After you click "Next", you may notice that we are on the third step of four. The finish line is in sight. At this point, tags may be added to the stack. This is a great way of finding and tracking resources. For this example, tagging is probably unnecessary. But in a production environment, it is critical to give names to your stack so that it is possible to track resource utilization.
The next set of parameters requested are in regards to IAM Permissions (Identity Access and Management). It is visible directly below the Tags input text. IAM permissions are defaulted to the permission of the user creating the stack. In real life though it is important to think carefully about who has permissions to edit, delete, and create stacks. At this point click "Next".
Before clicking "Create Stack", click the checkbox that states, "I acknowledge that AWS CloudFormation might create IAM resources." All this means is that in order for different services to communicate with one and other, IAM roles will have to be created. Once the stack is created, they can be reviewed on the IAM page.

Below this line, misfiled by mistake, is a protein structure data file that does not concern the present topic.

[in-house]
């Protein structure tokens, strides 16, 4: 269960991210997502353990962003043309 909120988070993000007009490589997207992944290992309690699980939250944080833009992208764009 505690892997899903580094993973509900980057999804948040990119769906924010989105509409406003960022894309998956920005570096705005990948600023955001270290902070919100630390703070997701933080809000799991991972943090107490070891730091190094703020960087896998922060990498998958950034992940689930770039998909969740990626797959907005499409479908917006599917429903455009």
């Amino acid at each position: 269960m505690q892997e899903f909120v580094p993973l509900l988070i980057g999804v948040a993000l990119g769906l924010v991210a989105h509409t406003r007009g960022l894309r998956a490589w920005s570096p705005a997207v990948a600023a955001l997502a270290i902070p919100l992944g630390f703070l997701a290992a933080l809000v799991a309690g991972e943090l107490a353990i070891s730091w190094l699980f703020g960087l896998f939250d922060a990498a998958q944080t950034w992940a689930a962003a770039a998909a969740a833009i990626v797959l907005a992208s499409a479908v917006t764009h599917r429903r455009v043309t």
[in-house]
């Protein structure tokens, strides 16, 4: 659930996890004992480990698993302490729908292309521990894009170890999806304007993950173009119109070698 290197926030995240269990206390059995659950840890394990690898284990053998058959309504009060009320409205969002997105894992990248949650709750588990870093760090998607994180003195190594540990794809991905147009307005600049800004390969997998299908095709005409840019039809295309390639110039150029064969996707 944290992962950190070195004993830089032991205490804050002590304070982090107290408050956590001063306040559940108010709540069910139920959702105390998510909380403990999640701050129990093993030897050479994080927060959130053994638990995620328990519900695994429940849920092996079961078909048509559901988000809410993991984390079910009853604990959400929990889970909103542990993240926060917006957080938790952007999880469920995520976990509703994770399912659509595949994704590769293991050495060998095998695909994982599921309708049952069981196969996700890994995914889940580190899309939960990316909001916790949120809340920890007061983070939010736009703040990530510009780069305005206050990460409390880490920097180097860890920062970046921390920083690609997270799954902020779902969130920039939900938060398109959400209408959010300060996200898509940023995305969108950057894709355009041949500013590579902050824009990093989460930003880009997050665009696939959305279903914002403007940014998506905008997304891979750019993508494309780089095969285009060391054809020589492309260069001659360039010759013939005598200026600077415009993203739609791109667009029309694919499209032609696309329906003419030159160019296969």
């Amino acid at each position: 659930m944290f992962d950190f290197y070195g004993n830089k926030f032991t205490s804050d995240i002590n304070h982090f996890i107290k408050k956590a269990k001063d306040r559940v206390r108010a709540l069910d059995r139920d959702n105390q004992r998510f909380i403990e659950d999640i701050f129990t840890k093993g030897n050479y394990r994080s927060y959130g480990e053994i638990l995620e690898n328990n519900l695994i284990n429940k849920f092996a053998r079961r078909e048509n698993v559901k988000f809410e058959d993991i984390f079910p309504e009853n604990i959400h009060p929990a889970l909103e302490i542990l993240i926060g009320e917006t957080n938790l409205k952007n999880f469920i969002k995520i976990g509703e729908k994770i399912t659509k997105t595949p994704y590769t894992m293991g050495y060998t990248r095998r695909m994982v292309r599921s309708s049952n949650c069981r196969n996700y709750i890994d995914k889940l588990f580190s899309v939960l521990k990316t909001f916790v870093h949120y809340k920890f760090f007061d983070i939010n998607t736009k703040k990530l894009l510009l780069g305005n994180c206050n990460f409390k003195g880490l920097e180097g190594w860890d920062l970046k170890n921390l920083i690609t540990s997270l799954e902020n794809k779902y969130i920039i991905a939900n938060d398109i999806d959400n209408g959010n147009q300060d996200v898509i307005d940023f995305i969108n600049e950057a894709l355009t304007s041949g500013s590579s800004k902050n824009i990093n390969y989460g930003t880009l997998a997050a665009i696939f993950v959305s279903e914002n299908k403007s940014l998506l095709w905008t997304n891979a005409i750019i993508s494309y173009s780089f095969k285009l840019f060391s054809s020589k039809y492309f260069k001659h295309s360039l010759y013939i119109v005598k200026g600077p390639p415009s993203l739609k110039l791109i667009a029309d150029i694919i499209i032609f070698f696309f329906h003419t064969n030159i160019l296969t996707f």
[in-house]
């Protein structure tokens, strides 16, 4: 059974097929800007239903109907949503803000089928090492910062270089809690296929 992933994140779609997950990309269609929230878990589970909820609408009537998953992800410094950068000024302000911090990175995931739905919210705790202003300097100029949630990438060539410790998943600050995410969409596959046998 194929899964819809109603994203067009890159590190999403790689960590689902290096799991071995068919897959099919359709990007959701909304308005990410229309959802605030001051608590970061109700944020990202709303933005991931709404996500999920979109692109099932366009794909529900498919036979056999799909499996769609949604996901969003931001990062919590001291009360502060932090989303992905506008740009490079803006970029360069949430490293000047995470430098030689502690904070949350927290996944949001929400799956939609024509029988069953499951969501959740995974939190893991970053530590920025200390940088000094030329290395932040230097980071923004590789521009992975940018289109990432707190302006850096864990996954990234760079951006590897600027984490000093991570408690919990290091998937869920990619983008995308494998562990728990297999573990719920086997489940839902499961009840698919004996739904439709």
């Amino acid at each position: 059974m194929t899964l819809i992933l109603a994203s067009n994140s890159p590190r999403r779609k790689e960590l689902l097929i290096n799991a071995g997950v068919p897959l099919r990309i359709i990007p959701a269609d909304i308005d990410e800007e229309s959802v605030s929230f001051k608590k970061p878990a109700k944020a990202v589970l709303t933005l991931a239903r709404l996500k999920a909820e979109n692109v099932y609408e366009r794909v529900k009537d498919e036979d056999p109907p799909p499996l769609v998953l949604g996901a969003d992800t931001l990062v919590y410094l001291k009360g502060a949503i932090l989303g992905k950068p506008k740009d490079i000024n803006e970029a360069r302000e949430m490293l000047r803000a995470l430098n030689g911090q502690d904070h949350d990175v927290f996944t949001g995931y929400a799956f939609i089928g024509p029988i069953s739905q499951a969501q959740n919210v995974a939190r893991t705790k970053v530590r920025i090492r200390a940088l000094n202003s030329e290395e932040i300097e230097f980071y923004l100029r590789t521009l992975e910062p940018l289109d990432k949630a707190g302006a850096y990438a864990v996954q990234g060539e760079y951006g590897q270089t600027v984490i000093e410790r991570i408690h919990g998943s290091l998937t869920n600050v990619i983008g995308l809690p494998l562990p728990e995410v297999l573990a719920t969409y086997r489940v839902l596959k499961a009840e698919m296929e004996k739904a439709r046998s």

Lastly, click "Create Stack" and voila. You're finished. The stack should spin up successfully and you will be able to access your WordPress site from the internet. Check the IP address in the Internet Gateway area of the AWS Management Console. There will be a lot of areas to explore. An Aurora DB is created, load balancers, EC2 instances with autoscaling policies, and more.
Investigate all of these new services and enjoy your AWS High Availability WordPress Site!
The key takeaway from this is that all infrastructure can be created using code. If you find yourself manually spinning up services to create a production environment, then that is a red flag. Always remember that there is more than likely a template that can be used to either suit your business needs — or it can be repurposed and modified to fit the situation.
This may have been a daunting process, but hopefully it gave you a better understanding of the power of CloudFormation and IaaS in general. Oh, and AWS as a whole, of course!